General — 23 March 2010 — by Aaron Humes and Stacey Kelly
We cry for peace…
 “We want justice! We want peace!” was their collective cry.
  
Joined by a throng of concerned Belizeans were mourning citizens who had lost their loved ones to violence – their names and stories are familiar: You’ve seen them on the TV news, read about them in the newspapers, and listened to them on radio.
  
Crime, we shouldn’t have to tell you, is Belize’s greatest problem. On Sunday, March 21, residents of the nation’s largest – and most crime-ridden – city took to the busiest boulevard to air their concerns, to channel their grief, to rally a seemingly numb populace.
  
Central American Boulevard, which the almost 400 protestors walked in its entirety, has seen recent violence at nearly every street corner and turnoff. From the corner with Caesar Ridge Road – beyond which is Pre-Con Limited, owned by November 2009 murder victim Jason Coombs – to the edge of Belcan Bridge, on which Michelle Cattouse was slaughtered in February of 2008 – and in-between, the scars of gun violence remain fresh.
  
And so, the marchers had little to say. They let their banners, T-shirts adorned with the faces of victims – most frequently, Teddy Murrillo and Chris Galvez, whose friends and admirers made up a large part of the group – and the music on the accompanying big box, mostly “conscious reggae,” speak for them.
  
Whether you were part of the march, or stood on the sidelines, a city united on Sunday evening, a city tired of violence, a city frustrated with inaction, a city hoping to turn the corner, took action.
  
That message of hope and optimism amidst turmoil carried all the way down the Boulevard to the Civic Center yard, where despite howling wind and biting rain – memorably analogized by Oscar Rosado during his dignitaries’ acknowledgements as “the tears of joy cried by those we loved and lost raining on us from heaven” – the spirits of those present were lifted by simple yet powerful messages of unwavering optimism and hope.
  
The crowd was sufficiently upbeat to even applaud and serenade the late Andrew Wallace – killed at the age of 13 with 4 bullets – with “Happy Birthday.” Sunday, according to his mother, would have been his twenty-fifth birthday.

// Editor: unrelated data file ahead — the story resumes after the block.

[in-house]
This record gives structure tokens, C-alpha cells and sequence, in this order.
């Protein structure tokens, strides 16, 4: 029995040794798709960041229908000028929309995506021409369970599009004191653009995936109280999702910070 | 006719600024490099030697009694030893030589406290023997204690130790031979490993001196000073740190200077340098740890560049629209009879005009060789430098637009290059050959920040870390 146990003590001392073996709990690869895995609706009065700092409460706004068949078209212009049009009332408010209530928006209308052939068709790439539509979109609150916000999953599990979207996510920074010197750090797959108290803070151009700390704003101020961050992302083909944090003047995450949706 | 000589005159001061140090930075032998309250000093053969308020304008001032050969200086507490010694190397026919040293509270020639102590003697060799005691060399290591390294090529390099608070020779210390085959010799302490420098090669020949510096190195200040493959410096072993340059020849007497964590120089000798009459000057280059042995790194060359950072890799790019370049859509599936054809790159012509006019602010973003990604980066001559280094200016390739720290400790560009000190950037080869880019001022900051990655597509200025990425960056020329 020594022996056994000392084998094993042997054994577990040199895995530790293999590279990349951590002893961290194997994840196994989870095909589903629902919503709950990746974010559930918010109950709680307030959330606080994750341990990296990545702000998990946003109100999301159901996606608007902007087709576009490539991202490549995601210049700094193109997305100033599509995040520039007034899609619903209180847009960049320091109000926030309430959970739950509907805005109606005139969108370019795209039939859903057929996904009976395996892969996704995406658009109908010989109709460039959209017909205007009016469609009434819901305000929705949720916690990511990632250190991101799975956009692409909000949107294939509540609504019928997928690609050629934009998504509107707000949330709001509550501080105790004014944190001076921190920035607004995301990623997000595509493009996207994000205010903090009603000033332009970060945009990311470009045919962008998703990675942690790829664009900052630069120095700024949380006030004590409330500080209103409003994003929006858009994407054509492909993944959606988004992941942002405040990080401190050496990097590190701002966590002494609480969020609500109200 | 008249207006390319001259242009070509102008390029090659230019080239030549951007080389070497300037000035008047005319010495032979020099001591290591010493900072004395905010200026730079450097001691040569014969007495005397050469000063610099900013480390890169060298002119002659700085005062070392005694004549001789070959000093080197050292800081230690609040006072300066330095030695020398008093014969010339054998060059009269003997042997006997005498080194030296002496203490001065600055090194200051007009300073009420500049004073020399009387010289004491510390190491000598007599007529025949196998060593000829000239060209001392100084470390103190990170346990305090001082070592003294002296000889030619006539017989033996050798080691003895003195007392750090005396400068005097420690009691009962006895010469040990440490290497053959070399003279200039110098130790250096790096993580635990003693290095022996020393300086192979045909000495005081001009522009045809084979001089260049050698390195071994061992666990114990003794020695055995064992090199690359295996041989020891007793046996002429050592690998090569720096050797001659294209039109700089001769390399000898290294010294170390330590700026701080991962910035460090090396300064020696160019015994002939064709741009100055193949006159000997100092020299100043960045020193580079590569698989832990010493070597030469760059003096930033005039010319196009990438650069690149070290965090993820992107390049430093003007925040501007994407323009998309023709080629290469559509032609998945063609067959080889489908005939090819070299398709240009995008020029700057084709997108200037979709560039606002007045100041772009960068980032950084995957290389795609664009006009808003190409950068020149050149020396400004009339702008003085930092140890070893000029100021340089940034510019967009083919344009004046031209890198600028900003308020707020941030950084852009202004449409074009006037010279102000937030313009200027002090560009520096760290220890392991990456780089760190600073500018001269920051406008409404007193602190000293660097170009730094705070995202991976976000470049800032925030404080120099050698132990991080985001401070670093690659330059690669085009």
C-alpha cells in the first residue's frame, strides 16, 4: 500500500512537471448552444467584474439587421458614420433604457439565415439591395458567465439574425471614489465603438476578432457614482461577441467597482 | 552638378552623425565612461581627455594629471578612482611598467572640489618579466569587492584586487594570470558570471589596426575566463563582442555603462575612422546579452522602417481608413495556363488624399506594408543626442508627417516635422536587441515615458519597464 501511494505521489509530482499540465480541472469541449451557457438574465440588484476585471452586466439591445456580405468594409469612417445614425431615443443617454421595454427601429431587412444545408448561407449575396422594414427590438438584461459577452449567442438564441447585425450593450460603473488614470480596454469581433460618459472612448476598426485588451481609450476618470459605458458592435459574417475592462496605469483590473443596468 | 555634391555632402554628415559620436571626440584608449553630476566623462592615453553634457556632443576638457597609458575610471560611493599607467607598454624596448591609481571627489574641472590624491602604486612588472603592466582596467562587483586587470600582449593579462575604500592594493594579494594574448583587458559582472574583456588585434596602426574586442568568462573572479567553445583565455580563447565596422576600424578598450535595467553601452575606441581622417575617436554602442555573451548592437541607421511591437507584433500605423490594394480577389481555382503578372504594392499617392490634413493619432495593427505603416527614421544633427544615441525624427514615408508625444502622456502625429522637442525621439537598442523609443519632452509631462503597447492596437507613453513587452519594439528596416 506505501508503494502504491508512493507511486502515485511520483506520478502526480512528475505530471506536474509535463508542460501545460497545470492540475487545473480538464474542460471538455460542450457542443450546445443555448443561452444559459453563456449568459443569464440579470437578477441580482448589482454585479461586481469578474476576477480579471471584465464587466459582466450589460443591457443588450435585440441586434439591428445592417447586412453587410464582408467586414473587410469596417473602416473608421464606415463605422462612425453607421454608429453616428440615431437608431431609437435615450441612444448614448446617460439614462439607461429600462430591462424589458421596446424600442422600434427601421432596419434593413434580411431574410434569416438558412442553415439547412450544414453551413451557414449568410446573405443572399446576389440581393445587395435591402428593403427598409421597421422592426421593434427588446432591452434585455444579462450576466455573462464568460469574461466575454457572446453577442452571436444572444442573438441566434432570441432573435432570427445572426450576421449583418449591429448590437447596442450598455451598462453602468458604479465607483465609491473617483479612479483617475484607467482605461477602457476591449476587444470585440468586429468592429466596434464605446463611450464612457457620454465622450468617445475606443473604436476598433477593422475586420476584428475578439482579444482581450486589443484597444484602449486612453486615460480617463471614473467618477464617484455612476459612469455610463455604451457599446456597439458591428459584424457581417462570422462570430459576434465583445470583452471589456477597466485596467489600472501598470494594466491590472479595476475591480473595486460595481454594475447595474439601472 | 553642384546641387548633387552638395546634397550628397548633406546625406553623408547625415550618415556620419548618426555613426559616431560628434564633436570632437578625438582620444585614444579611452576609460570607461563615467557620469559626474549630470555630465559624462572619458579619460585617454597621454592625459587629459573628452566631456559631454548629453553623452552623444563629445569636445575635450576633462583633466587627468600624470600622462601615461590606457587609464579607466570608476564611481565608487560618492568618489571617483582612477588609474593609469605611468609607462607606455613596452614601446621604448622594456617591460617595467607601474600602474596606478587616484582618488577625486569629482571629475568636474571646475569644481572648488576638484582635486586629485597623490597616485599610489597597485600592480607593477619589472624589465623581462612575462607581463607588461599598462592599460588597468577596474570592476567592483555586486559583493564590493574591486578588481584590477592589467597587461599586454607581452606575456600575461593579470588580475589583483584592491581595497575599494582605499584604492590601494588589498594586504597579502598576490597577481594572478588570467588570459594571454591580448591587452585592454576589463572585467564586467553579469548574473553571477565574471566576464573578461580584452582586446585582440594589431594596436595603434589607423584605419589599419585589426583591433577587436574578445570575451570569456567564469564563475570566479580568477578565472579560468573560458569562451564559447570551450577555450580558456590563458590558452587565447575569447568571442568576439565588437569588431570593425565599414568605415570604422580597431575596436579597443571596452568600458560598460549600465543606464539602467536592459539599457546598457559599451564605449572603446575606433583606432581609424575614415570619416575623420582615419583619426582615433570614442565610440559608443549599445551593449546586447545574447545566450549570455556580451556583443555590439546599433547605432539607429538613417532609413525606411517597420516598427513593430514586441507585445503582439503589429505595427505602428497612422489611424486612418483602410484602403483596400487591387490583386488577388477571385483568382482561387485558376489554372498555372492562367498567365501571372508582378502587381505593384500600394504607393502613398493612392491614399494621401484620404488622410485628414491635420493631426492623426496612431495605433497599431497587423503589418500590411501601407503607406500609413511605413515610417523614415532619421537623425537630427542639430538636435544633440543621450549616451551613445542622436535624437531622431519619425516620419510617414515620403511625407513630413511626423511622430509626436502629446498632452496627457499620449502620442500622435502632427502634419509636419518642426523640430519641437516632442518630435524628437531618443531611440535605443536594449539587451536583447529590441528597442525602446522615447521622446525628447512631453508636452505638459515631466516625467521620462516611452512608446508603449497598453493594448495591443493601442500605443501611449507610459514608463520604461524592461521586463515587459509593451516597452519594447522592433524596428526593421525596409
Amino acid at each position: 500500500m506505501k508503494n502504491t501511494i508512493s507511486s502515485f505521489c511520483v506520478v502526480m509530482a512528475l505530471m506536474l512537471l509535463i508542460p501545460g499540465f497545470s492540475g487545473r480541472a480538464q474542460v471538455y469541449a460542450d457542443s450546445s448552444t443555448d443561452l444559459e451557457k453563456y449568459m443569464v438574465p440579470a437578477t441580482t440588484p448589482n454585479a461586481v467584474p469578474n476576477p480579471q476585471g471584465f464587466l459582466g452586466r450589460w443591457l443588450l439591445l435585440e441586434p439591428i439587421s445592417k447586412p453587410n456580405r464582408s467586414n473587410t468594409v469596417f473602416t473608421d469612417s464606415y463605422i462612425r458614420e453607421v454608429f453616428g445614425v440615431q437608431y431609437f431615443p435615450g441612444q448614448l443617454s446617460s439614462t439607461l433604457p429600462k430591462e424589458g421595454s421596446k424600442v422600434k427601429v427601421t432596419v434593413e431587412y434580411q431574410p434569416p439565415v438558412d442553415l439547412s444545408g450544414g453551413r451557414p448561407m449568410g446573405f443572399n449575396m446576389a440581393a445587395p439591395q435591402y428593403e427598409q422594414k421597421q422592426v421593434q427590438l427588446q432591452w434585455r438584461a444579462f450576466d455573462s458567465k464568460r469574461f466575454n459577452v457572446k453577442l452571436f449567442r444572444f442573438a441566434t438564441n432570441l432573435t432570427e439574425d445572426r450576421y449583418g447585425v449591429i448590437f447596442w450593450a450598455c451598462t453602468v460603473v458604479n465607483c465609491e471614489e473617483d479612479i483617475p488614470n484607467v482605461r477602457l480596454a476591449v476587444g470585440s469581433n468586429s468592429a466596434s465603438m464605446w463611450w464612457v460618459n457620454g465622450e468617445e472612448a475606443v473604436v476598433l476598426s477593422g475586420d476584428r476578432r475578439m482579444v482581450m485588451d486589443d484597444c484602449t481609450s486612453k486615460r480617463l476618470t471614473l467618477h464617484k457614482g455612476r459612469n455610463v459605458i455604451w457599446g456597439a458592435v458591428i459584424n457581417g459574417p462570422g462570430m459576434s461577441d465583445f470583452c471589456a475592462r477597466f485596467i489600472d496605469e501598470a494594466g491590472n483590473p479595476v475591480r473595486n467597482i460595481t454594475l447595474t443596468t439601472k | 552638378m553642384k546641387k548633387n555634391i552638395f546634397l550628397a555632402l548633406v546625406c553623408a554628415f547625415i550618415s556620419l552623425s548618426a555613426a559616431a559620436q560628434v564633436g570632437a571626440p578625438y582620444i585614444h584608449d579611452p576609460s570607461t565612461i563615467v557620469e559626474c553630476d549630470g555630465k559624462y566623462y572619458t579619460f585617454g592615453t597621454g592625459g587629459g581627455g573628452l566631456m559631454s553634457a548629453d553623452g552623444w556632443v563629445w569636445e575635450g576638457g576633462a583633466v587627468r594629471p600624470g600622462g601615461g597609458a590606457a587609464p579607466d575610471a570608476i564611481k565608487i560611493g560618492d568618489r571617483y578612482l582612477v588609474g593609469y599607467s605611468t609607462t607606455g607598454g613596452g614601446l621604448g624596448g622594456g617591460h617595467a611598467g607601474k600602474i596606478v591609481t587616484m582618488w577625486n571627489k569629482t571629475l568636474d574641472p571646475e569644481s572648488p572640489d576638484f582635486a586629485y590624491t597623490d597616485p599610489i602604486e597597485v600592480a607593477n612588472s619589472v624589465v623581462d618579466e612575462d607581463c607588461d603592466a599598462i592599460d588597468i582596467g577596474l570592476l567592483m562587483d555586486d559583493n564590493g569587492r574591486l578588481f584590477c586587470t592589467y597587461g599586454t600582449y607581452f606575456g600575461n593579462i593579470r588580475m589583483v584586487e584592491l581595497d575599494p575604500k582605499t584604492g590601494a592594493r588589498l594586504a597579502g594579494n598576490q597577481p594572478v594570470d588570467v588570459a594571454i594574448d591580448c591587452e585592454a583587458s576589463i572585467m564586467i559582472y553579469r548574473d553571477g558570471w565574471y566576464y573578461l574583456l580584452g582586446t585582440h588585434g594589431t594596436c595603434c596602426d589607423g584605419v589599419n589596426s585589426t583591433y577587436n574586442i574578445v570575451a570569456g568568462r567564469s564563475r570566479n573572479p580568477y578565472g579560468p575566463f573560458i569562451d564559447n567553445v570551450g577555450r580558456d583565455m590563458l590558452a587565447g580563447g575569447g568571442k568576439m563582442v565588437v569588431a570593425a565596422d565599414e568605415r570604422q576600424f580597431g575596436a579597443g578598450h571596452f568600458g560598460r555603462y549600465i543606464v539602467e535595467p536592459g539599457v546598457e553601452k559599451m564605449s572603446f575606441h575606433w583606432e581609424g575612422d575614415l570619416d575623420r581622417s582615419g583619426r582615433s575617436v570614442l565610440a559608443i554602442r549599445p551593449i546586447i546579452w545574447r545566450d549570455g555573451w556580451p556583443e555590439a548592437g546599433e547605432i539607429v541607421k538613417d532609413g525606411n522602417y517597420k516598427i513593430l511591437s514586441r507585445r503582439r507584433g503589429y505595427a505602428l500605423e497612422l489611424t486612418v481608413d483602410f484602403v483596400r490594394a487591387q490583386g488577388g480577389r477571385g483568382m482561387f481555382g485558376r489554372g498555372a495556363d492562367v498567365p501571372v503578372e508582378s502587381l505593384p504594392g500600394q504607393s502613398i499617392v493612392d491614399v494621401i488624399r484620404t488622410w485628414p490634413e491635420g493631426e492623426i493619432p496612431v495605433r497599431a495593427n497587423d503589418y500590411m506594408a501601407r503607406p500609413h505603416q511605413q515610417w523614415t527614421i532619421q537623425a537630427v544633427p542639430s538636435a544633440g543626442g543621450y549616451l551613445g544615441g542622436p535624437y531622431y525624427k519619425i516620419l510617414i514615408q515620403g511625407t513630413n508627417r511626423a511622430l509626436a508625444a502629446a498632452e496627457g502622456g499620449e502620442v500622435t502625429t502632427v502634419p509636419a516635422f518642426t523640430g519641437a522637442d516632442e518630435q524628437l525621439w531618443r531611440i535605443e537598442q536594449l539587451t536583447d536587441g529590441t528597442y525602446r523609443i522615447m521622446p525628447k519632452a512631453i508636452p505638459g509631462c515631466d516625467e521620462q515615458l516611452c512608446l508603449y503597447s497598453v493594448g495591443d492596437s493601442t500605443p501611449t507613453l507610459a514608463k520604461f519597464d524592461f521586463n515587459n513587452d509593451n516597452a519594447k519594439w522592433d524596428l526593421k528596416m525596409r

Yolanda Schakron—recently the recipient of unwelcomed news regarding the police’s handling of her late nephew Chris Galvez’ murder case—insisted that Belizeans for Justice (BOJ), a newly-formed non-profit organization dedicated to raising awareness of the crime problem and finding solutions, was “in it for the long haul,” and advised cooperation with the Department. She did so even as she urged that the problem of corruption and injustice within the Department be tackled.
   
Schakron channeled the late Dr. Martin Luther King’s dictum to fellow Baptist ministers written from behind the walls of a Birmingham, Alabama, prison cell in 1963, “Injustice anywhere is a threat to justice everywhere,” in calling on Belizeans to oust the fear shown by witnesses to crime, and victims of crimes alike, which has allowed the guilty to walk free and unpunished.
   
Yvonne Husman-Moore, whose son Nadir was killed a few years ago, related the aims of BOJ and insisted that the organization would be non-partisan and solely dedicated to finding justice for the many slain.
  
Keynote speaker Danalyn Murrillo, mother of the late Teddy Murrillo, made a passionate plea for the nation to turn back to God and swore to achieve justice for her late son.
  
Speaking with Amandala after the march, Mrs. Murrillo called on citizens to report crime when they see it: “We have a right as citizens of this country to partake in the reporting of events taking place around us. . . . If you see something or know about anything going on, take a stand and do your part as [a] member of this country by reporting it.”
  
Political and other nationally-known figures largely took a backseat; Minister of National Security Hon. Carlos Perdomo was said to be present, as well as Mayor of Belize City Zenaida Moya-Flowers and several councilors; from the Opposition came PUP Party Leader Hon. John Briceño and party chair Carolyn Trench-Sandiford.
  
As the proceedings came to a premature end with mistress of ceremonies Sharon Marin singing the specially-written and dedicated song “We Miss You,” Amandala spoke with Chair of the Crime Control Commission Michael Young to hear his thoughts.
  
He reiterated that for the march to have lasting impact, the fight must be kept up on all fronts, and that the organizers, who represent a number of nascent organizations such as the Therese Felix Foundation and Mothers Organized for Peace, must be tireless and determined. “Don’t despair,” was the prominent attorney’s message for Belizeans who have lost faith.
  
The next major event to be organized, according to poet and community activist Erwin X, is a memorial service scheduled to be held in about two weeks.

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